“The Goblin” May Point To Super-Earth Haunting The Fringes Of The Solar System

These discovery photos of “the Goblin” were taken 3 hours apart at the Subaru Telescope on October 13, 2015. The object is the jumping dot just above center.
Scott Sheppard

Just in time for Halloween and in fact named in the spirit of the celebration, American astronomer Scott Sheppard and colleagues have discovered a new, extremely distant object well beyond Pluto they nicknamed “the Goblin.”

More formally known as 2015 TG387, the distant asteroid was discovered about 7.5 billion miles from the sun or 2.5 times farther away than Pluto. That’s deep space and yet the sun still exerts its pull at that incredible distance, keeping the icy object in orbit. And what an orbit it is.

Most of the planets revolve around the sun in nearly circular courses, but the Goblin’s path is stretched out or “elongated.” At its closest point, called perihelion, it never comes closer to the Sun than 6 billion miles. But at furthest point, called aphelion, it’s an incredible 214 billion miles away. If we wanted to beam a radio message to the Goblin at aphelion it would take more than 28 hours to get there!

The orbits of the new extreme dwarf planet, 2015 TG387, and its fellow remote asteroids/comets, 2012 VP113 and Sedna, as compared with the rest of the solar system. 2015 TG387 was given its nickname by the discoverers since it was first seen near Halloween AND as reader Tom Ruen points out “TG”are the initials for “The Goblin.” Its orbit lies between the Kuiper Belt of asteroids beyond Neptune and the remote comet depository, the Oort Cloud. Illustration by Roberto Molar Candanosa and Scott Sheppard, courtesy of Carnegie Institution for Science

Because it’s so far away 2015 TG387 is one of the few known objects that never comes close enough to the giant planets, such as Neptune and Jupiter, to have significant gravitational interactions with them. That makes this remote object a proverbial guinea pig for probing the dingy fringes of the solar system.

“We think there could be thousands of small bodies like 2015 TG387 out on the Solar System’s fringes, but their distance makes finding them very difficult,” Tholen said.   “Currently we would only detect 2015 TG387 when it is near its closest approach to the Sun. For some 99 percent of its 40,000-year orbit, it would be too faint to see.”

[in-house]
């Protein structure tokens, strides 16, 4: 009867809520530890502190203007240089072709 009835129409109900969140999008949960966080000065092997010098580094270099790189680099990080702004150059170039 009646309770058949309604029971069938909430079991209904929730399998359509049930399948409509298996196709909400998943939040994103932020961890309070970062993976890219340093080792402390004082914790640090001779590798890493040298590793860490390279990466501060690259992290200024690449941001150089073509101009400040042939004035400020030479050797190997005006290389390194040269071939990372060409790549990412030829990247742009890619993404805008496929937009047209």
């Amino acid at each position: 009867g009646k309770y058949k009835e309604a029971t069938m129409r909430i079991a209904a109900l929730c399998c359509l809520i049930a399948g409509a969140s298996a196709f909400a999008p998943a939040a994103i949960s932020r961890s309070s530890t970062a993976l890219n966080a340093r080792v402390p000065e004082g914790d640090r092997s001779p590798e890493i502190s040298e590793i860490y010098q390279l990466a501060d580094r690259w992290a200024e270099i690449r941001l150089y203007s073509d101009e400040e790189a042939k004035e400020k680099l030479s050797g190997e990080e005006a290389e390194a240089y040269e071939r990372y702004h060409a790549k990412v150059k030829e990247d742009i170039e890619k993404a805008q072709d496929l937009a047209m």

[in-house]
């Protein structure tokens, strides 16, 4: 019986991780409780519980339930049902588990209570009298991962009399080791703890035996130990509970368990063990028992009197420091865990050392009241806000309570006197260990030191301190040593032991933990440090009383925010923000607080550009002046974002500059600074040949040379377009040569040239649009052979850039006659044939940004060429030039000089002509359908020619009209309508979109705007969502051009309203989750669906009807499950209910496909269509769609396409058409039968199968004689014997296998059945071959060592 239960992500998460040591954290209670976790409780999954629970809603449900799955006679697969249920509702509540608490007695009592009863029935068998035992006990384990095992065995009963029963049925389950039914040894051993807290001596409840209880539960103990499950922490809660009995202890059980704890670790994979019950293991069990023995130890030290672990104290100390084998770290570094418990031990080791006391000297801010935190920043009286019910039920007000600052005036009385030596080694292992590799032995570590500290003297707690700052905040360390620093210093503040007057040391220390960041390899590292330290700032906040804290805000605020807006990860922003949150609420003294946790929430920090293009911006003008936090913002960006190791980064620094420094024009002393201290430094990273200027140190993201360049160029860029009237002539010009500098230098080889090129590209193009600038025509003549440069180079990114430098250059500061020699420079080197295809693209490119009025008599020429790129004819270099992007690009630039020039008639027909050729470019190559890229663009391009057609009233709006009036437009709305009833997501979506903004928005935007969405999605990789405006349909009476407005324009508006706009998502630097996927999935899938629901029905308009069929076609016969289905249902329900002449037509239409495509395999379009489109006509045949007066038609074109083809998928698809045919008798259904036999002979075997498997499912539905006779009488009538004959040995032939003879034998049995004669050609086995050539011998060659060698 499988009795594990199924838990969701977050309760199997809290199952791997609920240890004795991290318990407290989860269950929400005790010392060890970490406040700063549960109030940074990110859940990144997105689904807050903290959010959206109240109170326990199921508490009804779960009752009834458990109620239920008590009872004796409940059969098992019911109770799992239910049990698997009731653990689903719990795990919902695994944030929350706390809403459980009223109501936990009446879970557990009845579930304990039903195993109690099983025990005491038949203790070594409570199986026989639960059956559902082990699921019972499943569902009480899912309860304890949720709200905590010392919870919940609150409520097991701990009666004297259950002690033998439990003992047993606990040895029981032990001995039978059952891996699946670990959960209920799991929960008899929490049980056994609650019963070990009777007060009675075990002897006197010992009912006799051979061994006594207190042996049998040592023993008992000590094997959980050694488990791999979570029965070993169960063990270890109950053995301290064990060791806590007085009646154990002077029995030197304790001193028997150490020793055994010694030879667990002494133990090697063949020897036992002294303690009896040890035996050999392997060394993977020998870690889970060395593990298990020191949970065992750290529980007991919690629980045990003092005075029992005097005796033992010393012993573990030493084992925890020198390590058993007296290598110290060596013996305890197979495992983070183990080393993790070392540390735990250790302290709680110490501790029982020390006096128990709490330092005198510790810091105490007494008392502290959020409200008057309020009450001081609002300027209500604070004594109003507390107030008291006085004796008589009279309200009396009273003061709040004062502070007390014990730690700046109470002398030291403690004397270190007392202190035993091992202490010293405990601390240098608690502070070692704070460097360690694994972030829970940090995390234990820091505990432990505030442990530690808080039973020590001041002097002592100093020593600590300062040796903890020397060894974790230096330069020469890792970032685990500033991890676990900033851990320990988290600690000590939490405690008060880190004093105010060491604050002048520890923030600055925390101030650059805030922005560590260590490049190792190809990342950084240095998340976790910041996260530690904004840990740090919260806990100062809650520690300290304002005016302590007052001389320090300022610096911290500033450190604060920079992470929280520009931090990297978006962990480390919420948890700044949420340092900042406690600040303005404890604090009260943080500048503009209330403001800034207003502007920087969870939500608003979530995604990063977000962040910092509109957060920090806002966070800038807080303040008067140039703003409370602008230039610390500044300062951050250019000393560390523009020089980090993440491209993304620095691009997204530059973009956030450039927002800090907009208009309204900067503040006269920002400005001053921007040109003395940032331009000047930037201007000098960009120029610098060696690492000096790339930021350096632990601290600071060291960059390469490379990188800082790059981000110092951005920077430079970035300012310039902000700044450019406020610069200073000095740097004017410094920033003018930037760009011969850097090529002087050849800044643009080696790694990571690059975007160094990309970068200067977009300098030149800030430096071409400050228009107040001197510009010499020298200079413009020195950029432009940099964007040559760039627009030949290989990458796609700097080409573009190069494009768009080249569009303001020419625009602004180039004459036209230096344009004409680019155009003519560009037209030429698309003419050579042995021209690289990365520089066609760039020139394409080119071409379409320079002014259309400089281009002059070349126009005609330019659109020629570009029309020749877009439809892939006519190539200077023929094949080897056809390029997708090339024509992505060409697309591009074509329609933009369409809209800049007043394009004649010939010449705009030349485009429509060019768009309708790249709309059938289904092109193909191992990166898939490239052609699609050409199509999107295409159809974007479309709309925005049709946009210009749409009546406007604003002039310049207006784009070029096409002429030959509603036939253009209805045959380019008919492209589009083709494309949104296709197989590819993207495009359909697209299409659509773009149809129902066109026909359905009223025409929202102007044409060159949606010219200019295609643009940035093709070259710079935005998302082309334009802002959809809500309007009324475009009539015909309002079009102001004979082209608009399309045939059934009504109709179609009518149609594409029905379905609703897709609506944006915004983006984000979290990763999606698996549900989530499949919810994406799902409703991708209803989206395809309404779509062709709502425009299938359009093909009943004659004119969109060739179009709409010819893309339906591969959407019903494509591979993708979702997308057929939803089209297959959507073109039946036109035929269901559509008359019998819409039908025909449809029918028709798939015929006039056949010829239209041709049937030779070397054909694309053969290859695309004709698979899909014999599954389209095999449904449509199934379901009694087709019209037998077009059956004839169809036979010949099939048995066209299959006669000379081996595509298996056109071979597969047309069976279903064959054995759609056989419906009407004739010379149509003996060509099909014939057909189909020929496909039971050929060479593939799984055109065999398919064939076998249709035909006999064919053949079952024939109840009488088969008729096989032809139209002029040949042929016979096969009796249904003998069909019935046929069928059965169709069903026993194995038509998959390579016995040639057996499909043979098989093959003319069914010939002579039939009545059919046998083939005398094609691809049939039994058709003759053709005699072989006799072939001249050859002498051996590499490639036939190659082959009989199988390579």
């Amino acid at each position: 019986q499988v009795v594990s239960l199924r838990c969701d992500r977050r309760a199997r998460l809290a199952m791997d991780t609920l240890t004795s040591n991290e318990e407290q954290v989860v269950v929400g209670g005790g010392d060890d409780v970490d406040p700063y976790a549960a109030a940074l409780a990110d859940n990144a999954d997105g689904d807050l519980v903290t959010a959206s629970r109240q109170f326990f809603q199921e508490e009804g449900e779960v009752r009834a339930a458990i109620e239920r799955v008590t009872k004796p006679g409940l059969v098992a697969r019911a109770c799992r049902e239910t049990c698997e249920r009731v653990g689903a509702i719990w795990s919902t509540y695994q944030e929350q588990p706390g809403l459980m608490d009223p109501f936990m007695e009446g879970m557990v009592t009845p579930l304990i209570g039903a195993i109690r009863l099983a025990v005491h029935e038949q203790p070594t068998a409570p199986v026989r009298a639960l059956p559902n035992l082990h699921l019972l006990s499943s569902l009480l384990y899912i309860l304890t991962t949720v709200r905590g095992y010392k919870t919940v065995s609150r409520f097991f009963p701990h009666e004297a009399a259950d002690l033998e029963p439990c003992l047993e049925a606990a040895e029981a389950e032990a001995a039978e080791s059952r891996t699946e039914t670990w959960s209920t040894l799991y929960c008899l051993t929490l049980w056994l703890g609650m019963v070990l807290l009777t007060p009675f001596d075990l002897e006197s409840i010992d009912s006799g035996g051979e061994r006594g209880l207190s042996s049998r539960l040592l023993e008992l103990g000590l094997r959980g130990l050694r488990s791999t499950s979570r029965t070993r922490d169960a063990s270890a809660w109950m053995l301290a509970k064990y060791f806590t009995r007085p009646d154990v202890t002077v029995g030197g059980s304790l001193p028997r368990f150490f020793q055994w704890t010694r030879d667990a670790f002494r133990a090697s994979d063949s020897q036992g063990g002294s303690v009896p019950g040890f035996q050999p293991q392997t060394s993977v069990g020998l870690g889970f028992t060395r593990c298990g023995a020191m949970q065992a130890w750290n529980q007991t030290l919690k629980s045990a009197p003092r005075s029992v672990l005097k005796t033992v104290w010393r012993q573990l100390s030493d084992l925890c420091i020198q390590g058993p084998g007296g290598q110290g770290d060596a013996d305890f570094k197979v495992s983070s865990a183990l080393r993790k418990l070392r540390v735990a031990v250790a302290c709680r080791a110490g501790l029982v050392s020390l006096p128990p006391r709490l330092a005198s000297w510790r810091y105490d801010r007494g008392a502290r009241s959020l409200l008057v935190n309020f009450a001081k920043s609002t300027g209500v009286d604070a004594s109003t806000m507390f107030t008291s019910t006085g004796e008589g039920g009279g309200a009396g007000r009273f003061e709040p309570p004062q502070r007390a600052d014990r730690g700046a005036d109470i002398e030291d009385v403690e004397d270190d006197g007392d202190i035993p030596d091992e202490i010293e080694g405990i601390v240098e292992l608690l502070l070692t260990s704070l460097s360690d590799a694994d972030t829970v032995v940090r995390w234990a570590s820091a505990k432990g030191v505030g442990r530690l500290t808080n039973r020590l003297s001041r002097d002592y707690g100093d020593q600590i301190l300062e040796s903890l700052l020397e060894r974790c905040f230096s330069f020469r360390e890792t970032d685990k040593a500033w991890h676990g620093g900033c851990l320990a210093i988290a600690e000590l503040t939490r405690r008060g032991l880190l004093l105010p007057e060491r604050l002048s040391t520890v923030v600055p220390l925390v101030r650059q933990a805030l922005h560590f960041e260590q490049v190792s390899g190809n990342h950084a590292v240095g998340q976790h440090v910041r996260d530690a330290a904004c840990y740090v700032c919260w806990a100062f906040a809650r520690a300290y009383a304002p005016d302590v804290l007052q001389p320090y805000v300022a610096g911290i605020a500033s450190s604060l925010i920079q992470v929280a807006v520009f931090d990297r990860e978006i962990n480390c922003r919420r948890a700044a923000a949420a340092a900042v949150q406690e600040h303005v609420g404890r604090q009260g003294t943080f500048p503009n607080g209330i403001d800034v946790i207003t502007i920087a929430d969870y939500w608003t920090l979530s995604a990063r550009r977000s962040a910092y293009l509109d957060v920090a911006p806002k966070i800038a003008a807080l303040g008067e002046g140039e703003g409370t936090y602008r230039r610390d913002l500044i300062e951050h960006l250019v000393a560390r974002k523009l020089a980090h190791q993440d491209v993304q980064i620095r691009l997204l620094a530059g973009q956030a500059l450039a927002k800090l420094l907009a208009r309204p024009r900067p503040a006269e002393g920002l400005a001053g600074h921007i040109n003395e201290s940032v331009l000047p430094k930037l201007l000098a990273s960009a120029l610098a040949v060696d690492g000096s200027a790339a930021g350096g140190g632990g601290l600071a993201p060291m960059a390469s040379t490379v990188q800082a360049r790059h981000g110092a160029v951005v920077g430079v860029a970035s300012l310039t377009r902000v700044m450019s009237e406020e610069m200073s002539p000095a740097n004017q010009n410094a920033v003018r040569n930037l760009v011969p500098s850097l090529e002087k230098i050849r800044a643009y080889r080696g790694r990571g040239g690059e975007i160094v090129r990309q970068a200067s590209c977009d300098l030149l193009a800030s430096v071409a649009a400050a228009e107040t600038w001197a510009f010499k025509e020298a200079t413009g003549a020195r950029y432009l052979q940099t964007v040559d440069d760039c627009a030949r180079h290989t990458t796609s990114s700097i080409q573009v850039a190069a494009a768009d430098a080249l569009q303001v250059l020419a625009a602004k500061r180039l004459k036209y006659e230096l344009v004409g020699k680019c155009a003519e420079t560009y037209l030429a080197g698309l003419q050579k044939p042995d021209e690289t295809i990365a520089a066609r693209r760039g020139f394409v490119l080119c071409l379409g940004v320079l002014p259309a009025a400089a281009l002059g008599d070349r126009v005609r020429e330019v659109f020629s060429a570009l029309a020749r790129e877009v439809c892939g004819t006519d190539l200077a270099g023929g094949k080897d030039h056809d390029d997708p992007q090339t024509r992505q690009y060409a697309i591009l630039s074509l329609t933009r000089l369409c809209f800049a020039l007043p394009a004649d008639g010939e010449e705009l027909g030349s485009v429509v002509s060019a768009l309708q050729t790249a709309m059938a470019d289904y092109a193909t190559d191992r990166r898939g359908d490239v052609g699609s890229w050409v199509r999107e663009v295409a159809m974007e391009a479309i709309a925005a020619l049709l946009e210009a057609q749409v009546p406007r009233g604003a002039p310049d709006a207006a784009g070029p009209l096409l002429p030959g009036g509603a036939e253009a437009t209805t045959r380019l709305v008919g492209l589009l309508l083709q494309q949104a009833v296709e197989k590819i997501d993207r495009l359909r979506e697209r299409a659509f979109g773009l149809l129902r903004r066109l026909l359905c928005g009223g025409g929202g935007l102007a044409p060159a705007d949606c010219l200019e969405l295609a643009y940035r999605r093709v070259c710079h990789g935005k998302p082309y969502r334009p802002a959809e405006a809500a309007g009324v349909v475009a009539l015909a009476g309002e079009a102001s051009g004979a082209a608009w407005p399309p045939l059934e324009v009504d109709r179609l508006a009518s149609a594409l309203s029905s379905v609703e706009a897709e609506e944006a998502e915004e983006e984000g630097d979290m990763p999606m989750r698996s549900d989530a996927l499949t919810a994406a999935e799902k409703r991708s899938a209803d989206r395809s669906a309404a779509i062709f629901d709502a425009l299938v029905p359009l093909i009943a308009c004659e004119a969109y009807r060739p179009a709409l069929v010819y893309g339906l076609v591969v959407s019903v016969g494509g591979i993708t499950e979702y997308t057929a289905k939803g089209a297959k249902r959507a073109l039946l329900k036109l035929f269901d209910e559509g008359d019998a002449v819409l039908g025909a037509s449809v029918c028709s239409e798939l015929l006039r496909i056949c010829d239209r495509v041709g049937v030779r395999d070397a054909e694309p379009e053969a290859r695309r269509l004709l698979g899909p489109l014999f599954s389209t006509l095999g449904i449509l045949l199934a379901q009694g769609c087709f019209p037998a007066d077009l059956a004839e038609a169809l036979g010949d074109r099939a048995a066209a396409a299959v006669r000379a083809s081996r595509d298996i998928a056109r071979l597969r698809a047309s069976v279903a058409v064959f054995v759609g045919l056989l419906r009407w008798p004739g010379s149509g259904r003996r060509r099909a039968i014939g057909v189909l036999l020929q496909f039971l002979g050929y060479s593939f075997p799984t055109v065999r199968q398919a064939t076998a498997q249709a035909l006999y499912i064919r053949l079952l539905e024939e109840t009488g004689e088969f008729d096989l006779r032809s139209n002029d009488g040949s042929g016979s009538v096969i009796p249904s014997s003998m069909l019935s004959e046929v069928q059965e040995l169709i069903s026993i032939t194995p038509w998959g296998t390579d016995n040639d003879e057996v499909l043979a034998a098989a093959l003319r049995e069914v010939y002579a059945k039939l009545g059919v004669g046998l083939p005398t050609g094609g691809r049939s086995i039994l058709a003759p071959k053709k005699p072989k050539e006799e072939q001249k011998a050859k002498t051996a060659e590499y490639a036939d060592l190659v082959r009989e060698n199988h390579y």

The object with the most-distant orbit at perihelion, 2012 VP113, was also discovered by Sheppard and astronomer Chad Trujillo, who announced that find in 2014.  That discovery led Sheppard and Trujillo to notice similarities of the orbits of several extremely distant solar system objects. To account for their motions, the two proposed an unknown planet, sometimes called Planet Nine, several times the size of Earth orbiting the sun hundreds of times further than Pluto.  The location in the sky where 2015 TG387 reaches perihelion is similar to 2012 VP113, Sedna (another remote asteroid) and most other known extremely distant objects beyond Neptune, suggesting that something is pushing them into similar types of orbits.

A comparison of 2015 TG387 with the solar system’s known planets and asteroid belts. One AU is the distance between the Earth and the sun or about 93 million miles. Illustration by Roberto Molar Candanosa and Scott Sheppard, courtesy of Carnegie Institution for Science

“These distant objects are like breadcrumbs leading us to Planet X. The more of them we can find, the better we can understand the outer Solar System and the possible planet that we think is shaping their orbits—a discovery that would redefine our knowledge of the solar system’s evolution,” Sheppard added.

Because the object is so far away and moves so slowly it took the team a few years of observations to determine its orbit. The first observations were made in October 2015 and an orbit calculated just this year. Powerful telescopes were used to find and follow the faint object. With a diameter of about 185 miles (300 km), 2015 TG387 may just quality as a dwarf planet of which there are only five classified to date: Pluto, Ceres, Eris, Makemake and Haumea. To qualify as a dwarf planet, an object must directly orbit a star, be large enough that its self-gravity will crush it into a sphere and yet too small to clear its neighborhood of other asteroids or comets.

Trujillo and University of Oklahoma’s Nathan Kaib also ran computer simulations for how different Planet Nine orbits would affect the orbit of 2015 TG387. Most showed that the gravity of an undiscovered planet could be “shepherding” the Goblin and other extremely distant asteroid or comets, keeping them in stable orbits at a comfortable distance away from the massive object. While the simulations don’t prove existence of Planet Nine, they provide evidence that “something big could be out there,” according to Trujillo.

For more, read the original paper about the discovery here.